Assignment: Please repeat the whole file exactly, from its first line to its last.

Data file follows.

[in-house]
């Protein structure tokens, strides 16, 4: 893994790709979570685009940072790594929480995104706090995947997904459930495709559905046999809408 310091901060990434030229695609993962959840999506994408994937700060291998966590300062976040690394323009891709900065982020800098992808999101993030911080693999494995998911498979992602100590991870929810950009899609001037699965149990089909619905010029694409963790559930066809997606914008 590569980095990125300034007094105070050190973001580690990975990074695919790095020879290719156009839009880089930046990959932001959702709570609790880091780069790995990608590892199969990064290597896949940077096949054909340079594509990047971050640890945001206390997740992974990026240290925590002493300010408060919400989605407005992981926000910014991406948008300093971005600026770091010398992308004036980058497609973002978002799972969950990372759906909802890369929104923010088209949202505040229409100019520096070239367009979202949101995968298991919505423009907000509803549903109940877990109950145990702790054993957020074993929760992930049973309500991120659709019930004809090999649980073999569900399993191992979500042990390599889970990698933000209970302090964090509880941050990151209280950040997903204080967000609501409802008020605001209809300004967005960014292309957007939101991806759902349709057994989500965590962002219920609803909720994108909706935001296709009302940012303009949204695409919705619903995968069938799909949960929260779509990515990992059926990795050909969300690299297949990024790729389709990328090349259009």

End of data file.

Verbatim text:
[in-house]
């Protein structure tokens, strides 16, 4: 893994790709979570685009940072790594929480995104706090995947997904459930495709559905046999809408 310091901060990434030229695609993962959840999506994408994937700060291998966590300062976040690394323009891709900065982020800098992808999101993030911080693999494995998911498979992602100590991870929810950009899609001037699965149990089909619905010029694409963790559930066809997606914008 590569980095990125300034007094105070050190973001580690990975990074695919790095020879290719156009839009880089930046990959932001959702709570609790880091780069790995990608590892199969990064290597896949940077096949054909340079594509990047971050640890945001206390997740992974990026240290925590002493300010408060919400989605407005992981926000910014991406948008300093971005600026770091010398992308004036980058497609973002978002799972969950990372759906909802890369929104923010088209949202505040229409100019520096070239367009979202949101995968298991919505423009907000509803549903109940877990109950145990702790054993957020074993929760992930049973309500991120659709019930004809090999649980073999569900399993191992979500042990390599889970990698933000209970302090964090509880941050990151209280950040997903204080967000609501409802008020605001209809300004967005960014292309957007939101991806759902349709057994989500965590962002219920609803909720994108909706935001296709009302940012303009949204695409919705619903995968069938799909949960929260779509990515990992059926990795050909969300690299297949990024790729389709990328090349259009």